You have certain expectations when you tune in to one of the Honest Trailers entries from the ScreenJunkies YouTube channel. You expect to hear about George Lucas’ shortcomings in a loving, but brutally forthright review of the original “Star Wars” movie. You expect to hear about how Marvel churns out superhero movies with an almost factory-style mentality. You might not expect to learn Honest Trailers, known for pulling no punches, has a soft spot in its heart for David Bowie.
Bowie, the trend-setting musician and actor, died on January 10 from cancer. (Read CNET writer Steve Guttenberg’s tribute.) ScreenJunkies decided to pay homage with an Honest Trailer on “Labyrinth,” a 1986 fantasy movie from Muppets creator Jim Henson, Monty Python member Terry Jones and Star Wars creator George Lucas.
“Get ready for the 1980s cult classic that we never thought we would make an Honest Trailer for, but decided to do so we could talk about how awesome David Bowie was,” intones the narrator with a classic film trailer voiceover.
- Remembering David Bowie
- Watch Bowie’s favorite tribute to Bowie (from space) again
- Astronaut’s zero-g rendition of Bowie makes triumphant return
“Labyrinth” as a movie isn’t spared the Honest Trailers humorous brand of criticism. Called out are the “meandering plot and so-so acting,” but Bowie gets plenty of love for “stealing every scene he’s in.” Bowie plays Jareth, a compelling and charismatic goblin king who steals a human baby. He sets out a series of challenges for the young woman (Jennifer Connelly) who comes to rescue her baby brother from his fantasy realm.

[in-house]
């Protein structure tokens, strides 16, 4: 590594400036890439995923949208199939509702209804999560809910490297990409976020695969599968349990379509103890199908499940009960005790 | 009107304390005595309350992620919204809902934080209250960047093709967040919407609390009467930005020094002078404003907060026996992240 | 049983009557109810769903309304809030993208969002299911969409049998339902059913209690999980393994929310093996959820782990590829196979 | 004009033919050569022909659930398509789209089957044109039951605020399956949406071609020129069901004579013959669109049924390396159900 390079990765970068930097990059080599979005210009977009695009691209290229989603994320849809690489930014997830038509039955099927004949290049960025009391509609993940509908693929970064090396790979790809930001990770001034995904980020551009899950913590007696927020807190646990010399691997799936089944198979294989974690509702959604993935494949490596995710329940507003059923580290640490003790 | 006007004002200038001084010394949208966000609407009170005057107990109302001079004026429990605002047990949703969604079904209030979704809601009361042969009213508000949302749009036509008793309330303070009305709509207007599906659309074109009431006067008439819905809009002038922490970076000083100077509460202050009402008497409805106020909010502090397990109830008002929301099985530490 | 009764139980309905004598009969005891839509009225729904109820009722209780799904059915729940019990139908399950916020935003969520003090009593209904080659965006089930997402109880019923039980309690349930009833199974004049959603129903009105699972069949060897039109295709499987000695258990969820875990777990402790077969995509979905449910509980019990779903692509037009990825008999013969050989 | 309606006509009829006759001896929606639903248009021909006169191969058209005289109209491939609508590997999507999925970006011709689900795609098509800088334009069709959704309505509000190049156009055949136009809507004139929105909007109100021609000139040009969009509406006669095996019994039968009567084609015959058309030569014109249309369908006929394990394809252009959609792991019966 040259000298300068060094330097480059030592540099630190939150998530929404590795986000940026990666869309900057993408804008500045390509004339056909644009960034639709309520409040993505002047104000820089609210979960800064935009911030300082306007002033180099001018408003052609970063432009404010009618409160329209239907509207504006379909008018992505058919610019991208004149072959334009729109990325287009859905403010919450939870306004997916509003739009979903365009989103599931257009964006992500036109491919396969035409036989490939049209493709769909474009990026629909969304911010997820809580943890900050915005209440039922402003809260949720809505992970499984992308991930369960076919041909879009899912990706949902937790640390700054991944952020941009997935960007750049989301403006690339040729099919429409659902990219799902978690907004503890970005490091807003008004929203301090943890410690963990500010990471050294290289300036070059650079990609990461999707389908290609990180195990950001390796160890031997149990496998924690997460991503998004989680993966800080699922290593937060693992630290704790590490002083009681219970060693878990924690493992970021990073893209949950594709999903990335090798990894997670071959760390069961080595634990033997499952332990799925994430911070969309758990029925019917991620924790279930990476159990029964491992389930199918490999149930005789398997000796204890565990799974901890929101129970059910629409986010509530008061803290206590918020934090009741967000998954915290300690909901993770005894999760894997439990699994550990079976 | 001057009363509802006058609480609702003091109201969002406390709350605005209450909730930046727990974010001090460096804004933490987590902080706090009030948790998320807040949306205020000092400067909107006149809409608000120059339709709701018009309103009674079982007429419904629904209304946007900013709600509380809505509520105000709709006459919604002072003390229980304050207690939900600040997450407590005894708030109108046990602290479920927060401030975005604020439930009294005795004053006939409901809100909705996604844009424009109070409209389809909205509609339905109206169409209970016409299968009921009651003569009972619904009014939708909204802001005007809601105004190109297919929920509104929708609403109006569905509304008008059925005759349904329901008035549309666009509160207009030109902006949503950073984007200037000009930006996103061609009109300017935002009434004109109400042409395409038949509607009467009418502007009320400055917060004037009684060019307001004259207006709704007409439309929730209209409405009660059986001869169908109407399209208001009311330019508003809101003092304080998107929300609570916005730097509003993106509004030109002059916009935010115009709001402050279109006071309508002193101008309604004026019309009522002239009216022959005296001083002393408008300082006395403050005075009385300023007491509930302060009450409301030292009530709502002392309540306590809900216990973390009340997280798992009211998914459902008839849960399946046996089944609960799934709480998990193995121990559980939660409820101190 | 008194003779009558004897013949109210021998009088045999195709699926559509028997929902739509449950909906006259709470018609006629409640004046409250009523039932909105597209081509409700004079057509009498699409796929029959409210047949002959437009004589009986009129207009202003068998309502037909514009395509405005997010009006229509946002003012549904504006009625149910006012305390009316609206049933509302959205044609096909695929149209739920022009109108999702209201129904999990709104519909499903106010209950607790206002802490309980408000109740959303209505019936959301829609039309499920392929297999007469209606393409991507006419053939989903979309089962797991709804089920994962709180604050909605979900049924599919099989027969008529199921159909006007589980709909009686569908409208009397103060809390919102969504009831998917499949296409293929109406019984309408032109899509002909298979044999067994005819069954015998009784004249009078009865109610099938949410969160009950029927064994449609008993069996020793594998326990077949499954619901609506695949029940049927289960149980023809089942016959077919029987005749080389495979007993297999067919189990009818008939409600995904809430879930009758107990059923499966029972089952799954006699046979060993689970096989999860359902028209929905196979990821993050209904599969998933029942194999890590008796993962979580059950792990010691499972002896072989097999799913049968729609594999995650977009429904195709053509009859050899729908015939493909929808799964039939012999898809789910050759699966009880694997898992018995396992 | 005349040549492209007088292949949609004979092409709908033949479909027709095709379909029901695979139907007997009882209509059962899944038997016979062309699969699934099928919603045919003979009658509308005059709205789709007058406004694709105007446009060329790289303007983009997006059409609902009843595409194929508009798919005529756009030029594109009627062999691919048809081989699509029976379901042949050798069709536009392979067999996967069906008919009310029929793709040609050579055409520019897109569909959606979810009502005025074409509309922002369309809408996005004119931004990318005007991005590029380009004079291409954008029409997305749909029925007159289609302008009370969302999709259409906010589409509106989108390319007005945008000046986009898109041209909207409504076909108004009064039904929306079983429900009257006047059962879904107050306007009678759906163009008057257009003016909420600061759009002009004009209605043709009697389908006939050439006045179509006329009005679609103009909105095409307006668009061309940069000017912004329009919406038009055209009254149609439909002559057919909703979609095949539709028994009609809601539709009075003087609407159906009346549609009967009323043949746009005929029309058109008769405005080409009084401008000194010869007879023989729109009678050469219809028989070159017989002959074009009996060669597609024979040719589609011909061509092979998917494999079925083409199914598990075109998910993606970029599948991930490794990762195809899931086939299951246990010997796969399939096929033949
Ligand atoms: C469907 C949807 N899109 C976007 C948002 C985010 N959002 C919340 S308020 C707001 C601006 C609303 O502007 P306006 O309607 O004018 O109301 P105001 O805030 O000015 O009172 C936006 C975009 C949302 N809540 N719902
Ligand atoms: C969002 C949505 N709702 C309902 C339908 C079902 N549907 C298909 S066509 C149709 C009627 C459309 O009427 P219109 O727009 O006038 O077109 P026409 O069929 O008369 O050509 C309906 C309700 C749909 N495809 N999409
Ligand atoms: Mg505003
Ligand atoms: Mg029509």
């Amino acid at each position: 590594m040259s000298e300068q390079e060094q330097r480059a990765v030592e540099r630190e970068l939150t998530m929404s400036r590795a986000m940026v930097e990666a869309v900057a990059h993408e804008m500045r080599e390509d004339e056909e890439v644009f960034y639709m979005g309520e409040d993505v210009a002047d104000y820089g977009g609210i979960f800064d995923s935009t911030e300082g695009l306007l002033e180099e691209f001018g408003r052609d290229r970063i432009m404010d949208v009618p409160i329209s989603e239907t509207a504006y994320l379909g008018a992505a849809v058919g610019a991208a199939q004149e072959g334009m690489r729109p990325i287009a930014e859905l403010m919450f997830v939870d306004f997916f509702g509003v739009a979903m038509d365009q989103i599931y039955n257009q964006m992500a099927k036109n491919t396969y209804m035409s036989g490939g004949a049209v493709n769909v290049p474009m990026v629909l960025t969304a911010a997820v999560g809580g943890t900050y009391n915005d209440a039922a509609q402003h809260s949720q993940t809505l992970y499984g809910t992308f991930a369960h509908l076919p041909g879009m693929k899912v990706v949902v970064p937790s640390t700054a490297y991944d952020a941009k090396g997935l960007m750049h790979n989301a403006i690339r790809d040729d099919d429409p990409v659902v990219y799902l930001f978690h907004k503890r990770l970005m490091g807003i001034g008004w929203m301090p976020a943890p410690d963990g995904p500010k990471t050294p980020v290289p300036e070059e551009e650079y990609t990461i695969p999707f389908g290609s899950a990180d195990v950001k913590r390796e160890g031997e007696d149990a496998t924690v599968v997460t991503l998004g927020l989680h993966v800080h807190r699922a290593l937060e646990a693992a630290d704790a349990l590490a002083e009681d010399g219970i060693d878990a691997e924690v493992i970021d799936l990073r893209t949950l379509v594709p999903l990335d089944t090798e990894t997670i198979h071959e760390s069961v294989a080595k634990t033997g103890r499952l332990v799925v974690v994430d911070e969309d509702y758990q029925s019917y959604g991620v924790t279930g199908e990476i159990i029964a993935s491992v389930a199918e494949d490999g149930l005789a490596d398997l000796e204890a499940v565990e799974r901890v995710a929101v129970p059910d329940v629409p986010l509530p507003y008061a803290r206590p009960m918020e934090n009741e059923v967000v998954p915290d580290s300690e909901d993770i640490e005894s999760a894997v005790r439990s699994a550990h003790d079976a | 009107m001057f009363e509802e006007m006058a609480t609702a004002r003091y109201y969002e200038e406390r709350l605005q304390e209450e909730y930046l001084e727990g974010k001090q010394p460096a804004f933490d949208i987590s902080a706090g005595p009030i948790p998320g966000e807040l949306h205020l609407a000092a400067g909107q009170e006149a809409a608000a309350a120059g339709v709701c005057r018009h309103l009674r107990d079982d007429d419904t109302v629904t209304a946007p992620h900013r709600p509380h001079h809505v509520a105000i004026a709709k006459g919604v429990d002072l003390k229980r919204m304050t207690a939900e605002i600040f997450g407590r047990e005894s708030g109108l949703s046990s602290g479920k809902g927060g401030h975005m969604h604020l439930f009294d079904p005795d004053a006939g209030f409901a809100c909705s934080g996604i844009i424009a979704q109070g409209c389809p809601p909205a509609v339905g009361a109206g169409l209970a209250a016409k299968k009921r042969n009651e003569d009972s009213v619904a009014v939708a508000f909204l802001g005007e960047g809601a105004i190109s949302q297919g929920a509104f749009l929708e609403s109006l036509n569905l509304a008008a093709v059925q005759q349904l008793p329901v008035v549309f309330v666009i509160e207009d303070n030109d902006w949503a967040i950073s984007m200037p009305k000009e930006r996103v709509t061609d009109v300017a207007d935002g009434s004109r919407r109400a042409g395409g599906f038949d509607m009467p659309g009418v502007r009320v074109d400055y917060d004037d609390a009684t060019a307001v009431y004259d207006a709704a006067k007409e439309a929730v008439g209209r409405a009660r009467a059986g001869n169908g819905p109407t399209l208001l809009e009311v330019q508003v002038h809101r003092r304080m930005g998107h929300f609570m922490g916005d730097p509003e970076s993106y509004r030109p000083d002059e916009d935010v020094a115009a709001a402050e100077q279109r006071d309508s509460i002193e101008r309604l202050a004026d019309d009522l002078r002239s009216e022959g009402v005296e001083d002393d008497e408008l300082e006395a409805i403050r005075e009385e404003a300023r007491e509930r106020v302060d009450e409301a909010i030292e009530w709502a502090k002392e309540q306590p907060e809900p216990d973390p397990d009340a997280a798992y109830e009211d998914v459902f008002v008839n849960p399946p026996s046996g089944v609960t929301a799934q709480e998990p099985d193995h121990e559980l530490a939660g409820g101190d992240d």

The trailer contains a mini-supercut of Bowie saying the word “baby,” which is as mesmerizing as the film’s inventive, Escher-inspired sets. The movie is lauded for being a creative tour of Henson’s mind, but dinged for a prevalence of fart jokes.
The “Labyrinth” Honest Trailer will release a flood of nostalgia for ’80s kids whose minds were blown by the film’s visuals and Bowie’s magnetic performance. It may be far from a perfect movie, but it’s a perfect tribute to Bowie’s acting career.